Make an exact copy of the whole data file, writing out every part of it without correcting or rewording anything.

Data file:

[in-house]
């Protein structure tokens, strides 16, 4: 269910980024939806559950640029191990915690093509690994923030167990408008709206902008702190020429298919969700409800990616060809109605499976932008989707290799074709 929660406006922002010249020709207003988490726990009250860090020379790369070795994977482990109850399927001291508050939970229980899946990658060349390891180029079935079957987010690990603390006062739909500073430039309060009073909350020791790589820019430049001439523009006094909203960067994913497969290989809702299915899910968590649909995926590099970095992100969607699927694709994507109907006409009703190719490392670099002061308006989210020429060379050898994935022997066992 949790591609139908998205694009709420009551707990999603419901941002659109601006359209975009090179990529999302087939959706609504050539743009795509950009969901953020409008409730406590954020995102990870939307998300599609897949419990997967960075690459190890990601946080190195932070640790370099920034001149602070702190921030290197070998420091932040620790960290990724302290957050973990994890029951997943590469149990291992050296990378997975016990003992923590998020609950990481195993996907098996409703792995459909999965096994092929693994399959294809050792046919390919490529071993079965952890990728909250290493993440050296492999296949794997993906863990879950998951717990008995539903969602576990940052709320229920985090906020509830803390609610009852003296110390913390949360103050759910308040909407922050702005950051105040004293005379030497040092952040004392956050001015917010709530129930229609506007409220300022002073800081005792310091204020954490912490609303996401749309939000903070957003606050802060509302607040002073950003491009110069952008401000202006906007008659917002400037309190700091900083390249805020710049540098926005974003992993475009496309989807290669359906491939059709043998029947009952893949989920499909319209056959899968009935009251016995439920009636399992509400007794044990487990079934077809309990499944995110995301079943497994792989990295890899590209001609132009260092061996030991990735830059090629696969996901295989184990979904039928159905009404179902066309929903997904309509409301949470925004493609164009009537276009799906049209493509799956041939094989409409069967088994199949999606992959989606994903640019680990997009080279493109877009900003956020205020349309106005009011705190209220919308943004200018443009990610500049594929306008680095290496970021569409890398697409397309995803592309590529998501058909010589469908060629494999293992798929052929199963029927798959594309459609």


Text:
[in-house]
């Protein structure tokens, strides 16, 4: 269910980024939806559950640029191990915690093509690994923030167990408008709206902008702190020429298919969700409800990616060809109605499976932008989707290799074709 929660406006922002010249020709207003988490726990009250860090020379790369070795994977482990109850399927001291508050939970229980899946990658060349390891180029079935079957987010690990603390006062739909500073430039309060009073909350020791790589820019430049001439523009006094909203960067994913497969290989809702299915899910968590649909995926590099970095992100969607699927694709994507109907006409009703190719490392670099002061308006989210020429060379050898994935022997066992 949790591609139908998205694009709420009551707990999603419901941002659109601006359209975009090179990529999302087939959706609504050539743009795509950009969901953020409008409730406590954020995102990870939307998300599609897949419990997967960075690459190890990601946080190195932070640790370099920034001149602070702190921030290197070998420091932040620790960290990724302290957050973990994890029951997943590469149990291992050296990378997975016990003992923590998020609950990481195993996907098996409703792995459909999965096994092929693994399959294809050792046919390919490529071993079965952890990728909250290493993440050296492999296949794997993906863990879950998951717990008995539903969602576990940052709320229920985090906020509830803390609610009852003296110390913390949360103050759910308040909407922050702005950051105040004293005379030497040092952040004392956050001015917010709530129930229609506007409220300022002073800081005792310091204020954490912490609303996401749309939000903070957003606050802060509302607040002073950003491009110069952008401000202006906007008659917002400037309190700091900083390249805020710049540098926005974003992993475009496309989807290669359906491939059709043998029947009952893949989920499909319209056959899968009935009251016995439920009636399992509400007794044990487990079934077809309990499944995110995301079943497994792989990295890899590209001609132009260092061996030991990735830059090629696969996901295989184990979904039928159905009404179902066309929903997904309509409301949470925004493609164009009537276009799906049209493509799956041939094989409409069967088994199949999606992959989606994903640019680990997009080279493109877009900003956020205020349309106005009011705190209220919308943004200018443009990610500049594929306008680095290496970021569409890398697409397309995803592309590529998501058909010589469908060629494999293992798929052929199963029927798959594309459609």